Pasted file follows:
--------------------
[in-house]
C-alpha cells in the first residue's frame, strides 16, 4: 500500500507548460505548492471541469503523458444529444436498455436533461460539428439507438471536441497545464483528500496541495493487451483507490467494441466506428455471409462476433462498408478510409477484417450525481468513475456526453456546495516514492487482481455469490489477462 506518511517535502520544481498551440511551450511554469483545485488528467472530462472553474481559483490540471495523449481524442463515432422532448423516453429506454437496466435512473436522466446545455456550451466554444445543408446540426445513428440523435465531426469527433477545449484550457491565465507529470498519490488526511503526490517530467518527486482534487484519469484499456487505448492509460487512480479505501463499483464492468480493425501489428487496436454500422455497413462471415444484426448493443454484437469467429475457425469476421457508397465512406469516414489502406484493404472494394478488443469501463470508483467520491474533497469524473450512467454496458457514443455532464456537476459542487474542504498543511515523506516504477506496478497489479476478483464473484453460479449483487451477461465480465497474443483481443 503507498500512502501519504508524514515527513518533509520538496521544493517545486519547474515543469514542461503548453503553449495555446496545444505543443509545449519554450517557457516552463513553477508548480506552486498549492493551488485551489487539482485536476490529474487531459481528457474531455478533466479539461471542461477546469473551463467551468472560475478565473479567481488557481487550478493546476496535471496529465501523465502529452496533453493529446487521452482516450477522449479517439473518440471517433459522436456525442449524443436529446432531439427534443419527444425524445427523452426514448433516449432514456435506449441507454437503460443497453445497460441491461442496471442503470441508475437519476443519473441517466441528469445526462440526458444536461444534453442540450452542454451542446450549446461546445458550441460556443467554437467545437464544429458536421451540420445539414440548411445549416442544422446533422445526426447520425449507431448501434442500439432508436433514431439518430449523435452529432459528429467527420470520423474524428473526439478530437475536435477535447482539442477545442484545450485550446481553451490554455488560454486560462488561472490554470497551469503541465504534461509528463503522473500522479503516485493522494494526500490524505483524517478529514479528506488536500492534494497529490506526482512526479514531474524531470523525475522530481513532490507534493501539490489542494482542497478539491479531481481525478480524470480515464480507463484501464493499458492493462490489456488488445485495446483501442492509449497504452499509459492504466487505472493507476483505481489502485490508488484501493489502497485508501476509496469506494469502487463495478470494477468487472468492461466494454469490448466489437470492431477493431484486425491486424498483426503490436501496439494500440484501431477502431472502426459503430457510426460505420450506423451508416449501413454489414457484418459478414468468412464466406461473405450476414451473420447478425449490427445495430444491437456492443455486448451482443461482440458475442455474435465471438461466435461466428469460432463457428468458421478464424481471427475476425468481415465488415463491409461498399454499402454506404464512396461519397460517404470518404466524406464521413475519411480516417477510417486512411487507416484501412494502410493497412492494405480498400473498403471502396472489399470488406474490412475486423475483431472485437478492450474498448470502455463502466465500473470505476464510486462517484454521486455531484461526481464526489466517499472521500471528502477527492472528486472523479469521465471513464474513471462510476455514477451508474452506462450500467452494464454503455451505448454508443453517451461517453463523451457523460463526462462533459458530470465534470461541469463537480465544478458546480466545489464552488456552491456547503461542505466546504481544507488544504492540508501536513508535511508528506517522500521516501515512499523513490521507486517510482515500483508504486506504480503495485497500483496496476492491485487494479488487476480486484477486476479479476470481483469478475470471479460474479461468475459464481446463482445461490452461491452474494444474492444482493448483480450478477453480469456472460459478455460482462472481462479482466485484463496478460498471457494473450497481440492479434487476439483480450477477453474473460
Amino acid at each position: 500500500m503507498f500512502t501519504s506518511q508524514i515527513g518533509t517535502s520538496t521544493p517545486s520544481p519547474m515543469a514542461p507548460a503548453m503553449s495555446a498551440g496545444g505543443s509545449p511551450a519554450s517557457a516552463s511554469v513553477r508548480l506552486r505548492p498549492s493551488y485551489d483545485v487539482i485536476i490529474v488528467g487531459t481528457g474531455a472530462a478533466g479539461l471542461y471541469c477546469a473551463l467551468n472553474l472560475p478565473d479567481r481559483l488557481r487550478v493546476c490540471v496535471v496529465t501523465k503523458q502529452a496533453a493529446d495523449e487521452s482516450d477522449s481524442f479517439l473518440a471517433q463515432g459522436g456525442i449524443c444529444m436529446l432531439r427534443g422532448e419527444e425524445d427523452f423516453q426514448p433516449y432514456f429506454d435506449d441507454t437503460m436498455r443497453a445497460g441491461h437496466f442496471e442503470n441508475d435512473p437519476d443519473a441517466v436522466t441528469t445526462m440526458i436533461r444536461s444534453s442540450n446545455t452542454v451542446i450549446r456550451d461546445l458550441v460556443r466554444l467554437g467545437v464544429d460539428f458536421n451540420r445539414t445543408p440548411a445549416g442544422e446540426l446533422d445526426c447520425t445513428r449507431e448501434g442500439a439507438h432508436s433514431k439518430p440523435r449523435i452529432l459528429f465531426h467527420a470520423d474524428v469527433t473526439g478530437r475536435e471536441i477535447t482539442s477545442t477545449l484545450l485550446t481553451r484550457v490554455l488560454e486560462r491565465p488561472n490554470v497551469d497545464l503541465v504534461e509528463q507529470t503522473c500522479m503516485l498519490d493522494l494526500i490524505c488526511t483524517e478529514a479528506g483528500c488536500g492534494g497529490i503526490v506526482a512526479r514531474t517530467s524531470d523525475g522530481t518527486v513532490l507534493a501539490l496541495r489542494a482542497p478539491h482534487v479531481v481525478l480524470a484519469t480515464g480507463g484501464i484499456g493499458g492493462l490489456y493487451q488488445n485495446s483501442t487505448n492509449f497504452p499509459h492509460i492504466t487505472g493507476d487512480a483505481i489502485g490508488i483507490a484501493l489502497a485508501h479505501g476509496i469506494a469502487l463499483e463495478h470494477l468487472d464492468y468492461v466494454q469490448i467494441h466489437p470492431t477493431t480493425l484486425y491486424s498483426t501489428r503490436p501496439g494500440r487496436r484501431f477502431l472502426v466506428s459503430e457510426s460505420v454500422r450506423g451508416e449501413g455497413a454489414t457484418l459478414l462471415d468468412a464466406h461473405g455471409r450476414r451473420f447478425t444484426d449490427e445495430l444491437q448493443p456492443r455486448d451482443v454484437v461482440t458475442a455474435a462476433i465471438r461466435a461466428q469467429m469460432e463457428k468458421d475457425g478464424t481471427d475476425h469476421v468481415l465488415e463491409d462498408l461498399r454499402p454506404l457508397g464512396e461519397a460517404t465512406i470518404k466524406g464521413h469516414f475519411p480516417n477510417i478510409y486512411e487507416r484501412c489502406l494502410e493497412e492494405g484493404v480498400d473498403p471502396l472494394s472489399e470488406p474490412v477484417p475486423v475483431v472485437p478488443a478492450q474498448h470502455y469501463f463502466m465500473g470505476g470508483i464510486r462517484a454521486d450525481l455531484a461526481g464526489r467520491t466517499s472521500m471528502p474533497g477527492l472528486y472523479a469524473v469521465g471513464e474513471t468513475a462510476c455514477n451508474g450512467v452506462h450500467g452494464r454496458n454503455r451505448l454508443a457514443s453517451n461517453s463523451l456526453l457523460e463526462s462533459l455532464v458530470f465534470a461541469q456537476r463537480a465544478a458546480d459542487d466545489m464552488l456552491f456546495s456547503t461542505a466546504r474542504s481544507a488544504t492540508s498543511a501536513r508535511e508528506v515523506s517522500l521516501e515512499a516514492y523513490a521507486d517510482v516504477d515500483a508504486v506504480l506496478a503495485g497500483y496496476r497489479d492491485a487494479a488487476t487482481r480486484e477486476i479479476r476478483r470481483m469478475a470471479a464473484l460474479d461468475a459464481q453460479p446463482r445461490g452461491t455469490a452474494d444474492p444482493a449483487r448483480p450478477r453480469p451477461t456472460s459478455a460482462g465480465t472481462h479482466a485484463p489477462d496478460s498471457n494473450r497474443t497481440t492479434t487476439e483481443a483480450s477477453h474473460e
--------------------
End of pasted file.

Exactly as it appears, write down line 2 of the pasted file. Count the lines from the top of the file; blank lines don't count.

C-alpha cells in the first residue's frame, strides 16, 4: 500500500507548460505548492471541469503523458444529444436498455436533461460539428439507438471536441497545464483528500496541495493487451483507490467494441466506428455471409462476433462498408478510409477484417450525481468513475456526453456546495516514492487482481455469490489477462 506518511517535502520544481498551440511551450511554469483545485488528467472530462472553474481559483490540471495523449481524442463515432422532448423516453429506454437496466435512473436522466446545455456550451466554444445543408446540426445513428440523435465531426469527433477545449484550457491565465507529470498519490488526511503526490517530467518527486482534487484519469484499456487505448492509460487512480479505501463499483464492468480493425501489428487496436454500422455497413462471415444484426448493443454484437469467429475457425469476421457508397465512406469516414489502406484493404472494394478488443469501463470508483467520491474533497469524473450512467454496458457514443455532464456537476459542487474542504498543511515523506516504477506496478497489479476478483464473484453460479449483487451477461465480465497474443483481443 503507498500512502501519504508524514515527513518533509520538496521544493517545486519547474515543469514542461503548453503553449495555446496545444505543443509545449519554450517557457516552463513553477508548480506552486498549492493551488485551489487539482485536476490529474487531459481528457474531455478533466479539461471542461477546469473551463467551468472560475478565473479567481488557481487550478493546476496535471496529465501523465502529452496533453493529446487521452482516450477522449479517439473518440471517433459522436456525442449524443436529446432531439427534443419527444425524445427523452426514448433516449432514456435506449441507454437503460443497453445497460441491461442496471442503470441508475437519476443519473441517466441528469445526462440526458444536461444534453442540450452542454451542446450549446461546445458550441460556443467554437467545437464544429458536421451540420445539414440548411445549416442544422446533422445526426447520425449507431448501434442500439432508436433514431439518430449523435452529432459528429467527420470520423474524428473526439478530437475536435477535447482539442477545442484545450485550446481553451490554455488560454486560462488561472490554470497551469503541465504534461509528463503522473500522479503516485493522494494526500490524505483524517478529514479528506488536500492534494497529490506526482512526479514531474524531470523525475522530481513532490507534493501539490489542494482542497478539491479531481481525478480524470480515464480507463484501464493499458492493462490489456488488445485495446483501442492509449497504452499509459492504466487505472493507476483505481489502485490508488484501493489502497485508501476509496469506494469502487463495478470494477468487472468492461466494454469490448466489437470492431477493431484486425491486424498483426503490436501496439494500440484501431477502431472502426459503430457510426460505420450506423451508416449501413454489414457484418459478414468468412464466406461473405450476414451473420447478425449490427445495430444491437456492443455486448451482443461482440458475442455474435465471438461466435461466428469460432463457428468458421478464424481471427475476425468481415465488415463491409461498399454499402454506404464512396461519397460517404470518404466524406464521413475519411480516417477510417486512411487507416484501412494502410493497412492494405480498400473498403471502396472489399470488406474490412475486423475483431472485437478492450474498448470502455463502466465500473470505476464510486462517484454521486455531484461526481464526489466517499472521500471528502477527492472528486472523479469521465471513464474513471462510476455514477451508474452506462450500467452494464454503455451505448454508443453517451461517453463523451457523460463526462462533459458530470465534470461541469463537480465544478458546480466545489464552488456552491456547503461542505466546504481544507488544504492540508501536513508535511508528506517522500521516501515512499523513490521507486517510482515500483508504486506504480503495485497500483496496476492491485487494479488487476480486484477486476479479476470481483469478475470471479460474479461468475459464481446463482445461490452461491452474494444474492444482493448483480450478477453480469456472460459478455460482462472481462479482466485484463496478460498471457494473450497481440492479434487476439483480450477477453474473460